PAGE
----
Starting in 2019, September 17th is now recognised across the globe as World Patient Safety Day. By shining a spotlight on this important topic, the World Patient Safety Day campaign will increase awareness of patient safety and encourage improvements in care.

Medicines use is one area of healthcare that has the potential to cause serious patient harm, and in Surrey Heartlands we are already developing a programme of work to make medicines use safer for the people of Surrey.

No one should be harmed in health care, and yet, every day, thousands of patients suffer avoidable harm while receiving care. Sometimes, those harms are caused by the use of a medicine. Medicines are the most common treatments in modern healthcare, and almost everyone, at some point, will take a medicine to treat or prevent an illness. Medicines play a huge role in managing disease and increasing the duration of our lives, but there is also a risk of errors occurring when medicines are used. By reducing medication errors, we can have an important impact on improving patient safety.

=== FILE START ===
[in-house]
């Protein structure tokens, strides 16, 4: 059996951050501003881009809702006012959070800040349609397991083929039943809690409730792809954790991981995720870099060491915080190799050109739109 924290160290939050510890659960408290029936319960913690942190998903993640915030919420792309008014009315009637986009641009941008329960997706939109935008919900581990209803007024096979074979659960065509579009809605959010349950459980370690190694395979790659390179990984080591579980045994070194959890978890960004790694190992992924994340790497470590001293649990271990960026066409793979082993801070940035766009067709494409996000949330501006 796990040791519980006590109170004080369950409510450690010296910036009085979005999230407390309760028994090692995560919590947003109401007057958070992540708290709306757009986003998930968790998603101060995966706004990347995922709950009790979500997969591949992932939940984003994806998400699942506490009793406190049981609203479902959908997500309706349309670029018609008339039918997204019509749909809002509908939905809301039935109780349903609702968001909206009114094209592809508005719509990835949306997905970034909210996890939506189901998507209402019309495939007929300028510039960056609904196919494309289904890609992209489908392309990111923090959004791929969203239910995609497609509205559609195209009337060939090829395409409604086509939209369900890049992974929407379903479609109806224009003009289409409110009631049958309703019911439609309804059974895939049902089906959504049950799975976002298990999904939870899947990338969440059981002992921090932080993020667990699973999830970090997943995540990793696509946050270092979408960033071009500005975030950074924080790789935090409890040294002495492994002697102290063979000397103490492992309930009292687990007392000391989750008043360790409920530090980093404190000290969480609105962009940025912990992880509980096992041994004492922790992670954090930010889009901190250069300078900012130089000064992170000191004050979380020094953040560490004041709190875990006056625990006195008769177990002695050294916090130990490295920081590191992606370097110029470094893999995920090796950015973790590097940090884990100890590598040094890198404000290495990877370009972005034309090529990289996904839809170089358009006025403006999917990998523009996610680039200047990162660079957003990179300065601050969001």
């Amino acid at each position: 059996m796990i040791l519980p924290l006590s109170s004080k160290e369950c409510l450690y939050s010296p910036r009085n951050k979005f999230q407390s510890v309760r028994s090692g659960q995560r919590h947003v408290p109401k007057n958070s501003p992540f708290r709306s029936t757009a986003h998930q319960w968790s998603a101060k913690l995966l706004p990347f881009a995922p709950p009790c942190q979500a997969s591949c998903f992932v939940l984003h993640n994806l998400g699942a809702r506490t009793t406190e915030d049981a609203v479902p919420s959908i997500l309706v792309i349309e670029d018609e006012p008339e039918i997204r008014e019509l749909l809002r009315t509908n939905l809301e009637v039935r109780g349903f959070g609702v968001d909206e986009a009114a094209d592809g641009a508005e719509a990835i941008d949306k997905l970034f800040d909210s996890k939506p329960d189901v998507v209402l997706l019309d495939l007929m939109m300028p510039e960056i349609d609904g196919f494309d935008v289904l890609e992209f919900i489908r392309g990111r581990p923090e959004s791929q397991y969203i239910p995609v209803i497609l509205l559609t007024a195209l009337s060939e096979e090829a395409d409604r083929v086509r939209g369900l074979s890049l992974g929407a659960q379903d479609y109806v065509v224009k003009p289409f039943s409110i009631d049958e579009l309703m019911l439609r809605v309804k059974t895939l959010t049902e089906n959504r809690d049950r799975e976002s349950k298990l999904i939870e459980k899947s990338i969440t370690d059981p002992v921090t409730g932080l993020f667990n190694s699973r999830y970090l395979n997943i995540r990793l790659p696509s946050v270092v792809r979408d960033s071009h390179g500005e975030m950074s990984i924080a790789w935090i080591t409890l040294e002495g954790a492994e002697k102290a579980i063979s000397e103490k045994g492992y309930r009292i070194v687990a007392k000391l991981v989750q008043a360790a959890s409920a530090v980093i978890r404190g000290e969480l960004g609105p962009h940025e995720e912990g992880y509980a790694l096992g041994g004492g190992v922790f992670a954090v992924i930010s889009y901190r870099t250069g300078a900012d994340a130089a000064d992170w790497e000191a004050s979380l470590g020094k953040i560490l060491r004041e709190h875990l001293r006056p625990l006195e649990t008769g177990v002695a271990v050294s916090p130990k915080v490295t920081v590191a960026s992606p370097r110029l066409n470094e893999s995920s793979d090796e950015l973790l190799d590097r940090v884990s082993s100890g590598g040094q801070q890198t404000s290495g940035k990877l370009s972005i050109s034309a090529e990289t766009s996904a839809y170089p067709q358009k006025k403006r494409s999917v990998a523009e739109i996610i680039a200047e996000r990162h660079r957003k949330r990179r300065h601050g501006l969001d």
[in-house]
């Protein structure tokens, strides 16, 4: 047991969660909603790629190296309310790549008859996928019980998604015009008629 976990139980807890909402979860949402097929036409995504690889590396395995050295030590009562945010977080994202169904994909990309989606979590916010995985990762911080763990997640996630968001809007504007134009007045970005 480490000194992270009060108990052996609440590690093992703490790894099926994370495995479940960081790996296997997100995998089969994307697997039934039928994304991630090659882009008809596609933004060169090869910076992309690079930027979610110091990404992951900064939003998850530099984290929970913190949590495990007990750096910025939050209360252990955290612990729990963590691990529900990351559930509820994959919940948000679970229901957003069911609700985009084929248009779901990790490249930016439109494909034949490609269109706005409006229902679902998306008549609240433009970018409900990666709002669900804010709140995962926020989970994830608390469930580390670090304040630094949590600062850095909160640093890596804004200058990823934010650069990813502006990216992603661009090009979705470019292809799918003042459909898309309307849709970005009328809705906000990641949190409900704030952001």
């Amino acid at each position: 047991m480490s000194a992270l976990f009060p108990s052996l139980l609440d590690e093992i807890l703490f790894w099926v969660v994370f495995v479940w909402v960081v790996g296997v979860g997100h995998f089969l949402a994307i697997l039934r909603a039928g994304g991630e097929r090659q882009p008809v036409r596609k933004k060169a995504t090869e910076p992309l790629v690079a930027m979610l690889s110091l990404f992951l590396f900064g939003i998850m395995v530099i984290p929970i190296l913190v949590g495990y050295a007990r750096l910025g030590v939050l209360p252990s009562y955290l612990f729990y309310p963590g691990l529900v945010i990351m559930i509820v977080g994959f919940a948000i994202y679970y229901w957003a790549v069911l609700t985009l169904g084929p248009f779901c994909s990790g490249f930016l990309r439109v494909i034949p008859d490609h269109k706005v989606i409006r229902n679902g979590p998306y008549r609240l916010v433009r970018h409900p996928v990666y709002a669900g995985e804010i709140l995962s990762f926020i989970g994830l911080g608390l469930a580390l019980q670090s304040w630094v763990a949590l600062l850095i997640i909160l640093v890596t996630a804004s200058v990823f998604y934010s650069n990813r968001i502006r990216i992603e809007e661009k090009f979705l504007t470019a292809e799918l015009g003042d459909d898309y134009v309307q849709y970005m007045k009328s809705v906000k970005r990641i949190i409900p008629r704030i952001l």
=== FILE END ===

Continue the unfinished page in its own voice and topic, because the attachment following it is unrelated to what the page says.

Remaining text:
This is why we are developing the Surrey Heartlands Medicines Safety Programme. Adopting an integrated care approach– that is, working together as a partnership of health and care organisations – gives us a unique opportunity to make changes in medicines practice that are widely adopted and have maximum impact.

The Medicines Safety Programme is part of Surrey Heartlands’ investment in safe, high quality patient care. The programme is kicking off this autumn with a suite of engagement activities, to gain valuable insights from our patients, the public, and health and care staff across the system into where we should focus our improvement efforts.

This includes a survey of our local Citizen Panel about how they use and understand their medicines, so that we can plan ways to enhance people’s awareness and knowledge about their medicines and how to manage them safely. The Citizen Panel is an online resident panel made up of a representative sample of people who live in Surrey, and forms an important part of Surrey Heartlands’ approach to engagement in service development. More information about our citizen engagement programme is available on our website

Accessing the Citizens Panel to explore patient and public experiences of medicines safety issues is a key first step on our journey to making medicines use safer in Surrey. Both on and beyond 17th September, we will be working hard locally to Speak up for Patient Safety!